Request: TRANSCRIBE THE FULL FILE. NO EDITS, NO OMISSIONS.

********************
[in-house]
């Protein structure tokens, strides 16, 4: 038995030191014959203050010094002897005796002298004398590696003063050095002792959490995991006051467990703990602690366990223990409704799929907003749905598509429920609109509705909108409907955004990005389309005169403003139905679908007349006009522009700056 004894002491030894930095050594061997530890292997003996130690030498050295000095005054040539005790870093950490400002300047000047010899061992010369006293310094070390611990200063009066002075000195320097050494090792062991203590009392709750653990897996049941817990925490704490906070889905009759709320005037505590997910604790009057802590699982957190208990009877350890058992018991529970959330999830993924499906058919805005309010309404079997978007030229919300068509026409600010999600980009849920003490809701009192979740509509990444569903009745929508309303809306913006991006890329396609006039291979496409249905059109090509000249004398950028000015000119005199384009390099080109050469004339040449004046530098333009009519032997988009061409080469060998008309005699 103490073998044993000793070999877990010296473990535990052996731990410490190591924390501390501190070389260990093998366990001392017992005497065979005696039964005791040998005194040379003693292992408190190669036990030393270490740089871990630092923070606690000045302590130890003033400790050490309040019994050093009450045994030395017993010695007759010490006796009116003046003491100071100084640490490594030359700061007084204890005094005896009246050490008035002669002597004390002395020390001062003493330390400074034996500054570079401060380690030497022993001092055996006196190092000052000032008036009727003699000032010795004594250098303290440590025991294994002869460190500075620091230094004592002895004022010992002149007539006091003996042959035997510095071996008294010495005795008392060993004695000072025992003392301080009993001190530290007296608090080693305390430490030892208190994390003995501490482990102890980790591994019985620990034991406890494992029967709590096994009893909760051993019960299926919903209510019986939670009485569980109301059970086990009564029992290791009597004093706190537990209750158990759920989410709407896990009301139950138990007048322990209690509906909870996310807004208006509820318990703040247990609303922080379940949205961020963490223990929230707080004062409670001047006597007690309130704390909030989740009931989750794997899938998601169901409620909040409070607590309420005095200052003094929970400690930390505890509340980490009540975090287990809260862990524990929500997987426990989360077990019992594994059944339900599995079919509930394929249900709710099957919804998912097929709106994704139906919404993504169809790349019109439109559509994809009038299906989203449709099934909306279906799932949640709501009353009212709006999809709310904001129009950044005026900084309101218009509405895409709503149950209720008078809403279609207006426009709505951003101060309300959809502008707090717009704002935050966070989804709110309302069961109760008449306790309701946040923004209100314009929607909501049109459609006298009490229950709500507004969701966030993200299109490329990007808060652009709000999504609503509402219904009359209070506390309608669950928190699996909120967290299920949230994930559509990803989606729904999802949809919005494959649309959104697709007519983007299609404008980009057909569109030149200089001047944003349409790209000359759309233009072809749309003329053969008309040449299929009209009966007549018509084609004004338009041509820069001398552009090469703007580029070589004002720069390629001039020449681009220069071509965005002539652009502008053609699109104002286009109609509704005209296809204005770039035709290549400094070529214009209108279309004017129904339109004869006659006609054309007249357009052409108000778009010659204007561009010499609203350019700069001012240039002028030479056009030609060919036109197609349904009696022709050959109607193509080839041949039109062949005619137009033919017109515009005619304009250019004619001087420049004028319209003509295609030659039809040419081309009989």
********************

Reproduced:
[in-house]
């Protein structure tokens, strides 16, 4: 038995030191014959203050010094002897005796002298004398590696003063050095002792959490995991006051467990703990602690366990223990409704799929907003749905598509429920609109509705909108409907955004990005389309005169403003139905679908007349006009522009700056 004894002491030894930095050594061997530890292997003996130690030498050295000095005054040539005790870093950490400002300047000047010899061992010369006293310094070390611990200063009066002075000195320097050494090792062991203590009392709750653990897996049941817990925490704490906070889905009759709320005037505590997910604790009057802590699982957190208990009877350890058992018991529970959330999830993924499906058919805005309010309404079997978007030229919300068509026409600010999600980009849920003490809701009192979740509509990444569903009745929508309303809306913006991006890329396609006039291979496409249905059109090509000249004398950028000015000119005199384009390099080109050469004339040449004046530098333009009519032997988009061409080469060998008309005699 103490073998044993000793070999877990010296473990535990052996731990410490190591924390501390501190070389260990093998366990001392017992005497065979005696039964005791040998005194040379003693292992408190190669036990030393270490740089871990630092923070606690000045302590130890003033400790050490309040019994050093009450045994030395017993010695007759010490006796009116003046003491100071100084640490490594030359700061007084204890005094005896009246050490008035002669002597004390002395020390001062003493330390400074034996500054570079401060380690030497022993001092055996006196190092000052000032008036009727003699000032010795004594250098303290440590025991294994002869460190500075620091230094004592002895004022010992002149007539006091003996042959035997510095071996008294010495005795008392060993004695000072025992003392301080009993001190530290007296608090080693305390430490030892208190994390003995501490482990102890980790591994019985620990034991406890494992029967709590096994009893909760051993019960299926919903209510019986939670009485569980109301059970086990009564029992290791009597004093706190537990209750158990759920989410709407896990009301139950138990007048322990209690509906909870996310807004208006509820318990703040247990609303922080379940949205961020963490223990929230707080004062409670001047006597007690309130704390909030989740009931989750794997899938998601169901409620909040409070607590309420005095200052003094929970400690930390505890509340980490009540975090287990809260862990524990929500997987426990989360077990019992594994059944339900599995079919509930394929249900709710099957919804998912097929709106994704139906919404993504169809790349019109439109559509994809009038299906989203449709099934909306279906799932949640709501009353009212709006999809709310904001129009950044005026900084309101218009509405895409709503149950209720008078809403279609207006426009709505951003101060309300959809502008707090717009704002935050966070989804709110309302069961109760008449306790309701946040923004209100314009929607909501049109459609006298009490229950709500507004969701966030993200299109490329990007808060652009709000999504609503509402219904009359209070506390309608669950928190699996909120967290299920949230994930559509990803989606729904999802949809919005494959649309959104697709007519983007299609404008980009057909569109030149200089001047944003349409790209000359759309233009072809749309003329053969008309040449299929009209009966007549018509084609004004338009041509820069001398552009090469703007580029070589004002720069390629001039020449681009220069071509965005002539652009502008053609699109104002286009109609509704005209296809204005770039035709290549400094070529214009209108279309004017129904339109004869006659006609054309007249357009052409108000778009010659204007561009010499609203350019700069001012240039002028030479056009030609060919036109197609349904009696022709050959109607193509080839041949039109062949005619137009033919017109515009005619304009250019004619001087420049004028319209003509295609030659039809040419081309009989």